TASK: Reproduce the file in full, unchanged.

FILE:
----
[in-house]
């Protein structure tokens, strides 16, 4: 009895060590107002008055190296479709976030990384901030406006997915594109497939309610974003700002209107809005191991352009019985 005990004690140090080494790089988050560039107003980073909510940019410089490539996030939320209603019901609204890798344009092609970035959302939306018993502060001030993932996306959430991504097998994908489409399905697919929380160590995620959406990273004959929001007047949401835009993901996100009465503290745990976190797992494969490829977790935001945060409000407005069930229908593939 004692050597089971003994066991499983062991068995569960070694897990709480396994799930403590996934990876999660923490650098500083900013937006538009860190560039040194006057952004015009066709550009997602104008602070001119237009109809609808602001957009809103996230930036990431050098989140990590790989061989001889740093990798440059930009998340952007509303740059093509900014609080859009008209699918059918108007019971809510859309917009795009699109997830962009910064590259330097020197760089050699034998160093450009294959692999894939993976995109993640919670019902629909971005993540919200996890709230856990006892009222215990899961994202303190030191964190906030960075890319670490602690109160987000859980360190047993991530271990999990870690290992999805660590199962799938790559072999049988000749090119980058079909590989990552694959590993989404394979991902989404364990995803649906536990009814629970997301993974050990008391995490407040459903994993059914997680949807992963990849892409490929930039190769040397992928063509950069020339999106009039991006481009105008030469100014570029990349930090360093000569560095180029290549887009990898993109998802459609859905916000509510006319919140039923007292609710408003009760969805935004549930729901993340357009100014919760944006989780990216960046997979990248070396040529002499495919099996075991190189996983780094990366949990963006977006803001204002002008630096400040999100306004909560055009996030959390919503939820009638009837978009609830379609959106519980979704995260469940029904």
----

[in-house]
């Protein structure tokens, strides 16, 4: 009895060590107002008055190296479709976030990384901030406006997915594109497939309610974003700002209107809005191991352009019985 005990004690140090080494790089988050560039107003980073909510940019410089490539996030939320209603019901609204890798344009092609970035959302939306018993502060001030993932996306959430991504097998994908489409399905697919929380160590995620959406990273004959929001007047949401835009993901996100009465503290745990976190797992494969490829977790935001945060409000407005069930229908593939 004692050597089971003994066991499983062991068995569960070694897990709480396994799930403590996934990876999660923490650098500083900013937006538009860190560039040194006057952004015009066709550009997602104008602070001119237009109809609808602001957009809103996230930036990431050098989140990590790989061989001889740093990798440059930009998340952007509303740059093509900014609080859009008209699918059918108007019971809510859309917009795009699109997830962009910064590259330097020197760089050699034998160093450009294959692999894939993976995109993640919670019902629909971005993540919200996890709230856990006892009222215990899961994202303190030191964190906030960075890319670490602690109160987000859980360190047993991530271990999990870690290992999805660590199962799938790559072999049988000749090119980058079909590989990552694959590993989404394979991902989404364990995803649906536990009814629970997301993974050990008391995490407040459903994993059914997680949807992963990849892409490929930039190769040397992928063509950069020339999106009039991006481009105008030469100014570029990349930090360093000569560095180029290549887009990898993109998802459609859905916000509510006319919140039923007292609710408003009760969805935004549930729901993340357009100014919760944006989780990216960046997979990248070396040529002499495919099996075991190189996983780094990366949990963006977006803001204002002008630096400040999100306004909560055009996030959390919503939820009638009837978009609830379609959106519980979704995260469940029904």